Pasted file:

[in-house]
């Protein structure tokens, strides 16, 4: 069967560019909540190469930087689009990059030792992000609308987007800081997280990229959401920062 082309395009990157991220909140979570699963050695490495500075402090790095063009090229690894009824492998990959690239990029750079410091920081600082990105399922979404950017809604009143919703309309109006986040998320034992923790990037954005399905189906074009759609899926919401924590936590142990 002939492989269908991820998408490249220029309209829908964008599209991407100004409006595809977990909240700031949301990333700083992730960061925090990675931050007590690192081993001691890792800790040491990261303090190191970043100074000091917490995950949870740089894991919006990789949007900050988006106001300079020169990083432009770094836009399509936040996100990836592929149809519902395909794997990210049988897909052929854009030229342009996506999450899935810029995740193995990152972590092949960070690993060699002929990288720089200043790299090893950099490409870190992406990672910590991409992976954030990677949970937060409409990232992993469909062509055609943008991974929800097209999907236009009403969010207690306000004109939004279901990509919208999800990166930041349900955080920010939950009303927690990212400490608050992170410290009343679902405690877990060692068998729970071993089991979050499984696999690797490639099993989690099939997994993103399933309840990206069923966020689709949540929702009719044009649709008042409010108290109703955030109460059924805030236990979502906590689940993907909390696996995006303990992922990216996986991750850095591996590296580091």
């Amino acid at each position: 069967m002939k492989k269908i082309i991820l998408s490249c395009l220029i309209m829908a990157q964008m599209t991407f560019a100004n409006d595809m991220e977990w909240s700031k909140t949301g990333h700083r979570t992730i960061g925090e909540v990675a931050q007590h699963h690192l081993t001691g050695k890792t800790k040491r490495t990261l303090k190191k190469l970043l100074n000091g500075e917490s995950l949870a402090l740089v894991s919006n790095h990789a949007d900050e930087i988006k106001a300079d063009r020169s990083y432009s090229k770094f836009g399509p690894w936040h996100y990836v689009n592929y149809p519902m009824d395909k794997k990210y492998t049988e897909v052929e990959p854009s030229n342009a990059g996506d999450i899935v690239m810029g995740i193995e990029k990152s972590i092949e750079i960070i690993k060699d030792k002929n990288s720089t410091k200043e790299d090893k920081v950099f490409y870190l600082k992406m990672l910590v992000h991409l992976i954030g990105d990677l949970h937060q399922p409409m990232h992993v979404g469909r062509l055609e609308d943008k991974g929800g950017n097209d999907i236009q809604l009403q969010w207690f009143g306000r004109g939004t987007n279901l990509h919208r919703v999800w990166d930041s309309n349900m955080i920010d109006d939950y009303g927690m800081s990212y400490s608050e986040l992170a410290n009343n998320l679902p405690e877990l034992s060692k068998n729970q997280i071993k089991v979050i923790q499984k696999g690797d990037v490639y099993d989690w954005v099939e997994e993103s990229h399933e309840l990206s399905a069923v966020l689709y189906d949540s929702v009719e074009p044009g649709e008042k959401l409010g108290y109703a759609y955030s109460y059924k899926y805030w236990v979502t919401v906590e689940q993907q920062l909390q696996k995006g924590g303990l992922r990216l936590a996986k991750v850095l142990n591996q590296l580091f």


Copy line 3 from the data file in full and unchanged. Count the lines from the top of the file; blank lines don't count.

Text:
């Amino acid at each position: 069967m002939k492989k269908i082309i991820l998408s490249c395009l220029i309209m829908a990157q964008m599209t991407f560019a100004n409006d595809m991220e977990w909240s700031k909140t949301g990333h700083r979570t992730i960061g925090e909540v990675a931050q007590h699963h690192l081993t001691g050695k890792t800790k040491r490495t990261l303090k190191k190469l970043l100074n000091g500075e917490s995950l949870a402090l740089v894991s919006n790095h990789a949007d900050e930087i988006k106001a300079d063009r020169s990083y432009s090229k770094f836009g399509p690894w936040h996100y990836v689009n592929y149809p519902m009824d395909k794997k990210y492998t049988e897909v052929e990959p854009s030229n342009a990059g996506d999450i899935v690239m810029g995740i193995e990029k990152s972590i092949e750079i960070i690993k060699d030792k002929n990288s720089t410091k200043e790299d090893k920081v950099f490409y870190l600082k992406m990672l910590v992000h991409l992976i954030g990105d990677l949970h937060q399922p409409m990232h992993v979404g469909r062509l055609e609308d943008k991974g929800g950017n097209d999907i236009q809604l009403q969010w207690f009143g306000r004109g939004t987007n279901l990509h919208r919703v999800w990166d930041s309309n349900m955080i920010d109006d939950y009303g927690m800081s990212y400490s608050e986040l992170a410290n009343n998320l679902p405690e877990l034992s060692k068998n729970q997280i071993k089991v979050i923790q499984k696999g690797d990037v490639y099993d989690w954005v099939e997994e993103s990229h399933e309840l990206s399905a069923v966020l689709y189906d949540s929702v009719e074009p044009g649709e008042k959401l409010g108290y109703a759609y955030s109460y059924k899926y805030w236990v979502t919401v906590e689940q993907q920062l909390q696996k995006g924590g303990l992922r990216l936590a996986k991750v850095l142990n591996q590296l580091f």